More troubling is that it doesn’t really hold pragmatic water. If I ask, “Have you got the time?”, I’m not asking if someone has previously obtained the time, making that action relevant to the here-and-now. I’m asking someone if they can easily get the time now (perhaps I’ve noticed that they’re wearing a watch). If I asked someone, “Excuse me, have you got the time?”, and they answered, “No, I haven’t, but let me look at the clock on that bank now and … yes, there it is, it’s 11:30″… that would be an odd conversation.
Another problem is that “have got” is a lot more comfortable for most speakers when “have” is contracted or moved in some way. “Have you got those reports for me?” is fine. “No, I haven’t got them. I didn’t get them done last night. I haven’t gotten them done at all yet.” is fine. “I’ve got to do them this afternoon.” Yep. “I have got a meeting at 2, though.” sounds a little awkward, though (not completely ungrammatical, mind you, just not quite as smooth as the others).
It seems very plausible that “have got” started life centuries ago as the present perfect of “get”, but modern usage suggests that it’s idiomatic now; “got” is being used in this construction to allow “have” to function as an auxiliary or to be contracted without the discomfort of having a sentence without a “strong” verb.
That said, it’s not technically redundant: “Have” and “got” are not both verbs of possession when they’re sitting next to each other. When it’s there, “got” becomes the verb of possession and “have” the auxiliary. In some dialects and registers, “have” can be dropped, but “got” cannot be moved.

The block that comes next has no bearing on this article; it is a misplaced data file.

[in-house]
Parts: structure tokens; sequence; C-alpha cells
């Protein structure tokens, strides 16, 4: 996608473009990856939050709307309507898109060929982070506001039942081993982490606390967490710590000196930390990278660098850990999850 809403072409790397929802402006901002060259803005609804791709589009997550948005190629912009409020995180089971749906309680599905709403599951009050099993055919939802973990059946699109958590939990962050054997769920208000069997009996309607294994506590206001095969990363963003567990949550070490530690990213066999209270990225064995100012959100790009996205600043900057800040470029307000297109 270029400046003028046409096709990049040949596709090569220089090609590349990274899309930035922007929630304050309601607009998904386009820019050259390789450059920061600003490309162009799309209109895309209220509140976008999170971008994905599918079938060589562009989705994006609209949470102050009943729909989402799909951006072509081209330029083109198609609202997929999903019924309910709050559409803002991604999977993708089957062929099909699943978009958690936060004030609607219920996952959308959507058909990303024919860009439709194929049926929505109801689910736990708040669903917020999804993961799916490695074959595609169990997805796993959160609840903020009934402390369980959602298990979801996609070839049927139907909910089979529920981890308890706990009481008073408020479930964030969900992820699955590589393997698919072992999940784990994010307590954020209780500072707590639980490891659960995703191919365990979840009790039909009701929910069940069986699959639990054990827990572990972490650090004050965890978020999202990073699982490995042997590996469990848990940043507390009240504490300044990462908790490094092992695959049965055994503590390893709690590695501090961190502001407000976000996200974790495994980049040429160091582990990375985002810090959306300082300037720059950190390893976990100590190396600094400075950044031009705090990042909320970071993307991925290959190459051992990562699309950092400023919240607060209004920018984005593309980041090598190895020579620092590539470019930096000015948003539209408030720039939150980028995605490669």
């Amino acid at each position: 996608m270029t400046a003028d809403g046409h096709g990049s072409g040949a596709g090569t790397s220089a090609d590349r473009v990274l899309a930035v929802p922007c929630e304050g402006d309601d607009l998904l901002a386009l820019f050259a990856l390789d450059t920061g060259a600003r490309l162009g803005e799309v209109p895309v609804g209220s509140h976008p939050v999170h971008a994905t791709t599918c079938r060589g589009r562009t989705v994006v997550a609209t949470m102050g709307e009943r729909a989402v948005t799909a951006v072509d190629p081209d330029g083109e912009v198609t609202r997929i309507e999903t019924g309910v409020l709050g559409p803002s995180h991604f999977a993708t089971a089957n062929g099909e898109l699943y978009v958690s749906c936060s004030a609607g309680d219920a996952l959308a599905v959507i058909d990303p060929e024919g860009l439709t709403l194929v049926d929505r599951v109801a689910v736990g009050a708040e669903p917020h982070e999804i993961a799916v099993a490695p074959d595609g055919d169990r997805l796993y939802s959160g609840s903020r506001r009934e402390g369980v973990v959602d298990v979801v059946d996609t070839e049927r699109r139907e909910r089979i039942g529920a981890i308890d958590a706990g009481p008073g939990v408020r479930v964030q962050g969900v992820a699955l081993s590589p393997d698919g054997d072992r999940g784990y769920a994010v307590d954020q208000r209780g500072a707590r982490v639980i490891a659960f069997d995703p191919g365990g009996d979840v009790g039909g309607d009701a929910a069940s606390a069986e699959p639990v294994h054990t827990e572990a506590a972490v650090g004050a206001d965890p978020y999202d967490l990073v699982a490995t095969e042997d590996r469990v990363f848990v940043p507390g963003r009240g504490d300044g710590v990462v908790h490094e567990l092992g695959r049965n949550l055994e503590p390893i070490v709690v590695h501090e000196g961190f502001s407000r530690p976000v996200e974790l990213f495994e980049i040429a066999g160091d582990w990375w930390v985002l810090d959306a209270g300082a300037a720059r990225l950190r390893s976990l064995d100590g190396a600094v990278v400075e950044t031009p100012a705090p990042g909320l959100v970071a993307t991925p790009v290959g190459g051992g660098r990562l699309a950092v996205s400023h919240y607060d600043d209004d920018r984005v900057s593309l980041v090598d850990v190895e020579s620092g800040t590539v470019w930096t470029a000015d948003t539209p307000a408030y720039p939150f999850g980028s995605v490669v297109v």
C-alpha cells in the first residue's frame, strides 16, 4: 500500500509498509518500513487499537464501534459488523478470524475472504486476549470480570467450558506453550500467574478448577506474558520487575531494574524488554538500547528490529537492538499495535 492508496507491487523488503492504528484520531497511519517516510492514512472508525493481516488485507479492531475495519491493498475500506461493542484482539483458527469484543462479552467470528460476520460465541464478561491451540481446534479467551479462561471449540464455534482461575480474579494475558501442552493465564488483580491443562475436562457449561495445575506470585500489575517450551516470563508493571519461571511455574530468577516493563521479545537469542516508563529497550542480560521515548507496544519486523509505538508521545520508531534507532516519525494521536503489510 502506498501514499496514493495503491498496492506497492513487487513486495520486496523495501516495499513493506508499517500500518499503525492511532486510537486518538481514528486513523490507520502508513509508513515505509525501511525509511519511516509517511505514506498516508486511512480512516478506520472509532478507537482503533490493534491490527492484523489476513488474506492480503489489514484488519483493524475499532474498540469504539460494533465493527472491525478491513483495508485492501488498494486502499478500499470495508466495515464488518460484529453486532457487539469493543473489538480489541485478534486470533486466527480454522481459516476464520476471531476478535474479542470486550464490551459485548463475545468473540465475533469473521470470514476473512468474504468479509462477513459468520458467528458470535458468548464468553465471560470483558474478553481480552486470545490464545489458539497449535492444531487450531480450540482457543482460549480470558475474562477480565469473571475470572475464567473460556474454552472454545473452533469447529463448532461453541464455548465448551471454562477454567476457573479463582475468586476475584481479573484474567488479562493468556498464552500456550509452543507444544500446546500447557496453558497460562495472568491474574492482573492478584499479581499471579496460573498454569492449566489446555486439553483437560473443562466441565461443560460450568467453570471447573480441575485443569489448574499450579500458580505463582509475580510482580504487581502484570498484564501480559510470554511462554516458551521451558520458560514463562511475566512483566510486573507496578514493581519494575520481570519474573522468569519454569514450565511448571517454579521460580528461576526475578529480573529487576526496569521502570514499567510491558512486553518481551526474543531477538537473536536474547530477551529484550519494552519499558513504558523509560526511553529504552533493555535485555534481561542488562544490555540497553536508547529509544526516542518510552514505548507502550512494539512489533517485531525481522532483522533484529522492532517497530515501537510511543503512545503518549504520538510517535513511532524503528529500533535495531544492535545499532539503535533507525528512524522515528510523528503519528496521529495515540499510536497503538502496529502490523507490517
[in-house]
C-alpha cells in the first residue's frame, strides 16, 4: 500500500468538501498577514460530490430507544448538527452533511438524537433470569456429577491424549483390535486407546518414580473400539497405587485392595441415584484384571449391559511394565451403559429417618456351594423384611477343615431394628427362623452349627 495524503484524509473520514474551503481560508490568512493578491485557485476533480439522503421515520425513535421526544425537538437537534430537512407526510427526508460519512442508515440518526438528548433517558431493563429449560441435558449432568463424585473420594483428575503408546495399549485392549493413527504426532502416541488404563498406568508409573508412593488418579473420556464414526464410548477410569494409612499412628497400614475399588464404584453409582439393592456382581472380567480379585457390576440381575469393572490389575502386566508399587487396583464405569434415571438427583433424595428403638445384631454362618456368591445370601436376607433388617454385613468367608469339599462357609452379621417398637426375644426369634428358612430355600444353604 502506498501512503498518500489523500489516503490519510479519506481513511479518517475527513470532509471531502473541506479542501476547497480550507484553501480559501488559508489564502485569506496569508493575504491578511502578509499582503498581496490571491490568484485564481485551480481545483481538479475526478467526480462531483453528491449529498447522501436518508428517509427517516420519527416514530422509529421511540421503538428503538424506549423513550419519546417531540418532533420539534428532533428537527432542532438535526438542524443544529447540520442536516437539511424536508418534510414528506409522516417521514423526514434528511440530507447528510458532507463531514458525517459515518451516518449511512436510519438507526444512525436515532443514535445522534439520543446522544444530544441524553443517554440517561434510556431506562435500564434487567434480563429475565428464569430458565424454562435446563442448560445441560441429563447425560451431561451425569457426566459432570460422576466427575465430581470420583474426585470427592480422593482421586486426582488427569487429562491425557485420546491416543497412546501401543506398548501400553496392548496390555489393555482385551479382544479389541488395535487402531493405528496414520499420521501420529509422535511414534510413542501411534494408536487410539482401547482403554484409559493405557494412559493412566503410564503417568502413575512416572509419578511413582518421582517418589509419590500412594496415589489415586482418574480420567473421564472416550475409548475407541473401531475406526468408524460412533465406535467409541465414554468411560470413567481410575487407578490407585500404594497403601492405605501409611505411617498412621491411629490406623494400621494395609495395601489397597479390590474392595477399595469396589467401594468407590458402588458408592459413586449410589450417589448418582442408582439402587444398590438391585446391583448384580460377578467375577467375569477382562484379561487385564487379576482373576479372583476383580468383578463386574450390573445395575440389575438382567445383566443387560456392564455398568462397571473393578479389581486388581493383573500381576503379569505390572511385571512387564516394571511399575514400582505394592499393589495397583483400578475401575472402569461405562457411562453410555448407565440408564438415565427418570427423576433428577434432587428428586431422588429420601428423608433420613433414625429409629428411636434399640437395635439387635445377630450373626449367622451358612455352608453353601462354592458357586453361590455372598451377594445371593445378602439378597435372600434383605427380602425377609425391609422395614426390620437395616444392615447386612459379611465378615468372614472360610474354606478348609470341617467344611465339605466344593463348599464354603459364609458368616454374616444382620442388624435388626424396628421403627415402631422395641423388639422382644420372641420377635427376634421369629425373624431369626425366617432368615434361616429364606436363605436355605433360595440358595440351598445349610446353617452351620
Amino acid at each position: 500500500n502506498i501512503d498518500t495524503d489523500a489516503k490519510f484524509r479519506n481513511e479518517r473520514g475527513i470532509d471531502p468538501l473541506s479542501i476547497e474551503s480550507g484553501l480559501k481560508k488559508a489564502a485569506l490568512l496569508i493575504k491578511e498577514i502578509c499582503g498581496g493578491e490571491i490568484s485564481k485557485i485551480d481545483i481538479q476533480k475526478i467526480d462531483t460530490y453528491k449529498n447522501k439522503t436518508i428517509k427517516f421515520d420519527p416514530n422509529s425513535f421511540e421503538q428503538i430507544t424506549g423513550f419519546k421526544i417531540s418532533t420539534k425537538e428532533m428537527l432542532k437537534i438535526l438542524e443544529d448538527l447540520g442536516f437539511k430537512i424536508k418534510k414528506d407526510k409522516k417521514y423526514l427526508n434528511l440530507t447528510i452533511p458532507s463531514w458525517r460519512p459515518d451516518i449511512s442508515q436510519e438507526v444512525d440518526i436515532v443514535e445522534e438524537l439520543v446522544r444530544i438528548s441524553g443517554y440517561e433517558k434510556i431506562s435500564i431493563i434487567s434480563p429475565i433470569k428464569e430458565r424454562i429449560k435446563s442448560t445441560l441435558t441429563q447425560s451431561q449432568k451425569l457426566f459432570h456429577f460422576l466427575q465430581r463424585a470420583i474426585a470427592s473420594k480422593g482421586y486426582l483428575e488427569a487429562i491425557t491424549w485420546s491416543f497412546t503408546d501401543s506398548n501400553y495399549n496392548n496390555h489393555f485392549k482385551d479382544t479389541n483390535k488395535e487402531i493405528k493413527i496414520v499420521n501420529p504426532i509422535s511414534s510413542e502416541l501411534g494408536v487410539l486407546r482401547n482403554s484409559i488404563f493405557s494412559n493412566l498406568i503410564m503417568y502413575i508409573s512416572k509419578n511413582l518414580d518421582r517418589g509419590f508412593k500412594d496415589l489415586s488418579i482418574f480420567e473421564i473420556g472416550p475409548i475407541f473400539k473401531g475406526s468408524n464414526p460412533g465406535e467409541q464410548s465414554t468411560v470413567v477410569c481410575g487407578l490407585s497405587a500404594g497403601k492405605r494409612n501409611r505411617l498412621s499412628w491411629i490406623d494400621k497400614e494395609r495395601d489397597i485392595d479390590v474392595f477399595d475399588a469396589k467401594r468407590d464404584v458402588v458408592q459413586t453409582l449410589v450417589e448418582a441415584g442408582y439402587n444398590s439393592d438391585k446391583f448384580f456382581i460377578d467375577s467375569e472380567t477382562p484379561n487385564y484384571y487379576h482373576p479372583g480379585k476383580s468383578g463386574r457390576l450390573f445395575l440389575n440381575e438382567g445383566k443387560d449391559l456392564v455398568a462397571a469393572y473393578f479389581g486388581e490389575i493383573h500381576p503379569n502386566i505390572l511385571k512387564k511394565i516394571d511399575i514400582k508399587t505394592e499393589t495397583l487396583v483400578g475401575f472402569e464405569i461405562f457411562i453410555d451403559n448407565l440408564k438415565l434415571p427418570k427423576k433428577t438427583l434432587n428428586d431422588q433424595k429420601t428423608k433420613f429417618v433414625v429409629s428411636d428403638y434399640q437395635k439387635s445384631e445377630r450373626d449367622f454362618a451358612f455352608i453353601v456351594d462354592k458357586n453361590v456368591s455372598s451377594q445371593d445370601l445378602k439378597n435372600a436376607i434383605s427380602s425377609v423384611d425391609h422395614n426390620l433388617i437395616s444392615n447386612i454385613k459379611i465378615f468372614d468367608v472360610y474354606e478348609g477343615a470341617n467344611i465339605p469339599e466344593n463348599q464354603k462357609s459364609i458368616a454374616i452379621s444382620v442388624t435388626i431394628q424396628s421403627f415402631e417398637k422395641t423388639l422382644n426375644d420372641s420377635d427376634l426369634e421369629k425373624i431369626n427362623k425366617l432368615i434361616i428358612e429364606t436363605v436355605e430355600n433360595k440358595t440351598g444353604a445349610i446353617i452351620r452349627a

Indeed, if you want to know what time it is, these are all acceptable in some part of the English speaking world:
- Have you the time? (Predicate “have”, subject-verb inversion)
- Do you have the time? (Predicate “have”, do-insertion)
- You have the time? (Predicate “have”, no inversion)
- Have you got the time? (Predicate “get”, subject-aux inversion)
- Do you got the time? (Predicate “get”, no aux, do-insertion)
- You got the time? (Predicate “get”, no aux, no inversion)
The other two possibilities are grammatically possible, but strike me as requiring a context where the questioner is surprised:
- You’ve got the time? (Predicate “get”, contraction, no inversion)
- You have got the time? (Predicate “get”, no contraction, no inversion)
Now, I gotta go, so I’ll leave you with this.
Google books offers a tool that reports on phrase frequencies over time. While this is hardly perfect, it does give a decent view of the historical development of phrases. Here are the frequencies of “have you the”, “do you have the”, and “have you got the” in total, American, and British English:
Based on this, “Do you have…?” is consistently favored on both sides of the pond in print these days, but “Have you…?” (without “got”) was favored up until the 1960s in the US and the 1980s in the UK. The key words here are “in print”, since we tend to talk more casually than we write. I would expect a spoken corpus to have more “have you got” than a written one would. Even so, when restricted to English-language fiction, the relative pattern is roughly the same (albeit with “have you got” having a peak in the middle 1800s that doesn’t appear in the other charts):